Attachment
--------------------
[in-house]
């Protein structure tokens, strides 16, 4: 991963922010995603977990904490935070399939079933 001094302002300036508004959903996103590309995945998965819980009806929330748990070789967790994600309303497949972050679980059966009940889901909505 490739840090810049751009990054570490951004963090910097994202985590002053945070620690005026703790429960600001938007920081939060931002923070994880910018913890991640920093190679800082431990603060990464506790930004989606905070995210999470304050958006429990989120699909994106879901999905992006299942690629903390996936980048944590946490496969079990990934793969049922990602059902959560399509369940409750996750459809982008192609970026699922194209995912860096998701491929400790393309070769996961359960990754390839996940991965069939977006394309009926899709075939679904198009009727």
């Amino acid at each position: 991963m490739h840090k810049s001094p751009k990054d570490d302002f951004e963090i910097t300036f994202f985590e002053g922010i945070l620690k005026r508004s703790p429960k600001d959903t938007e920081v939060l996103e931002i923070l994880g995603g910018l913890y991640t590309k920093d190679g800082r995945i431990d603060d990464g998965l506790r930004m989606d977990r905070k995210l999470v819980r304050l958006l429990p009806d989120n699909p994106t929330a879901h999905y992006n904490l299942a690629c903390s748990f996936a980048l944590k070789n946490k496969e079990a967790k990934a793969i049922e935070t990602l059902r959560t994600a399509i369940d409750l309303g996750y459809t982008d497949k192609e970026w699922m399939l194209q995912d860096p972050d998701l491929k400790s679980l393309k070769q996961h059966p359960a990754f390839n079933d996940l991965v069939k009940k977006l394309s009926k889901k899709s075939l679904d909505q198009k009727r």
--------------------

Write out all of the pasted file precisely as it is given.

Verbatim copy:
[in-house]
């Protein structure tokens, strides 16, 4: 991963922010995603977990904490935070399939079933 001094302002300036508004959903996103590309995945998965819980009806929330748990070789967790994600309303497949972050679980059966009940889901909505 490739840090810049751009990054570490951004963090910097994202985590002053945070620690005026703790429960600001938007920081939060931002923070994880910018913890991640920093190679800082431990603060990464506790930004989606905070995210999470304050958006429990989120699909994106879901999905992006299942690629903390996936980048944590946490496969079990990934793969049922990602059902959560399509369940409750996750459809982008192609970026699922194209995912860096998701491929400790393309070769996961359960990754390839996940991965069939977006394309009926899709075939679904198009009727």
């Amino acid at each position: 991963m490739h840090k810049s001094p751009k990054d570490d302002f951004e963090i910097t300036f994202f985590e002053g922010i945070l620690k005026r508004s703790p429960k600001d959903t938007e920081v939060l996103e931002i923070l994880g995603g910018l913890y991640t590309k920093d190679g800082r995945i431990d603060d990464g998965l506790r930004m989606d977990r905070k995210l999470v819980r304050l958006l429990p009806d989120n699909p994106t929330a879901h999905y992006n904490l299942a690629c903390s748990f996936a980048l944590k070789n946490k496969e079990a967790k990934a793969i049922e935070t990602l059902r959560t994600a399509i369940d409750l309303g996750y459809t982008d497949k192609e970026w699922m399939l194209q995912d860096p972050d998701l491929k400790s679980l393309k070769q996961h059966p359960a990754f390839n079933d996940l991965v069939k009940k977006l394309s009926k889901k899709s075939l679904d909505q198009k009727r």